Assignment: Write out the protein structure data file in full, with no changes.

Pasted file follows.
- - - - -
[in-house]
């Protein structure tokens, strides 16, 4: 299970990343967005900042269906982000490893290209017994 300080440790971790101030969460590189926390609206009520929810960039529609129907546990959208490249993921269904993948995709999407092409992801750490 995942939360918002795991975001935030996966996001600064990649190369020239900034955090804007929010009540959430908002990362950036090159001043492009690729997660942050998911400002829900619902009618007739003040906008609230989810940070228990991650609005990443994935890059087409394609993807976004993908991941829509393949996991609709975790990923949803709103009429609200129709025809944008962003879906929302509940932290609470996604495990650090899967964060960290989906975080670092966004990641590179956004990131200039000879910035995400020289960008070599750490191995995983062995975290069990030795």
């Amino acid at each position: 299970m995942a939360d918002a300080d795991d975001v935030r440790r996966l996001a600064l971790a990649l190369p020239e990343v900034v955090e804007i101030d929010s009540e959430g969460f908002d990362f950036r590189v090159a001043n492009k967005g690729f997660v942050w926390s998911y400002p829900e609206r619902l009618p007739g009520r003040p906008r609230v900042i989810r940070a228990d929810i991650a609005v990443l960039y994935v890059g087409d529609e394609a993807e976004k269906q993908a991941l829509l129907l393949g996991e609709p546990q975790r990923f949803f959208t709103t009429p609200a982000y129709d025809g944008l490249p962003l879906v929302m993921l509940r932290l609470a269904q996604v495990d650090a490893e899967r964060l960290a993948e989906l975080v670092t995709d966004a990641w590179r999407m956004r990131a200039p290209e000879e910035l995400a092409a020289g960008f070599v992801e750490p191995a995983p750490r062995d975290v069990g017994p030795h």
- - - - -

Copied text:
[in-house]
């Protein structure tokens, strides 16, 4: 299970990343967005900042269906982000490893290209017994 300080440790971790101030969460590189926390609206009520929810960039529609129907546990959208490249993921269904993948995709999407092409992801750490 995942939360918002795991975001935030996966996001600064990649190369020239900034955090804007929010009540959430908002990362950036090159001043492009690729997660942050998911400002829900619902009618007739003040906008609230989810940070228990991650609005990443994935890059087409394609993807976004993908991941829509393949996991609709975790990923949803709103009429609200129709025809944008962003879906929302509940932290609470996604495990650090899967964060960290989906975080670092966004990641590179956004990131200039000879910035995400020289960008070599750490191995995983062995975290069990030795």
């Amino acid at each position: 299970m995942a939360d918002a300080d795991d975001v935030r440790r996966l996001a600064l971790a990649l190369p020239e990343v900034v955090e804007i101030d929010s009540e959430g969460f908002d990362f950036r590189v090159a001043n492009k967005g690729f997660v942050w926390s998911y400002p829900e609206r619902l009618p007739g009520r003040p906008r609230v900042i989810r940070a228990d929810i991650a609005v990443l960039y994935v890059g087409d529609e394609a993807e976004k269906q993908a991941l829509l129907l393949g996991e609709p546990q975790r990923f949803f959208t709103t009429p609200a982000y129709d025809g944008l490249p962003l879906v929302m993921l509940r932290l609470a269904q996604v495990d650090a490893e899967r964060l960290a993948e989906l975080v670092t995709d966004a990641w590179r999407m956004r990131a200039p290209e000879e910035l995400a092409a020289g960008f070599v992801e750490p191995a995983p750490r062995d975290v069990g017994p030795h």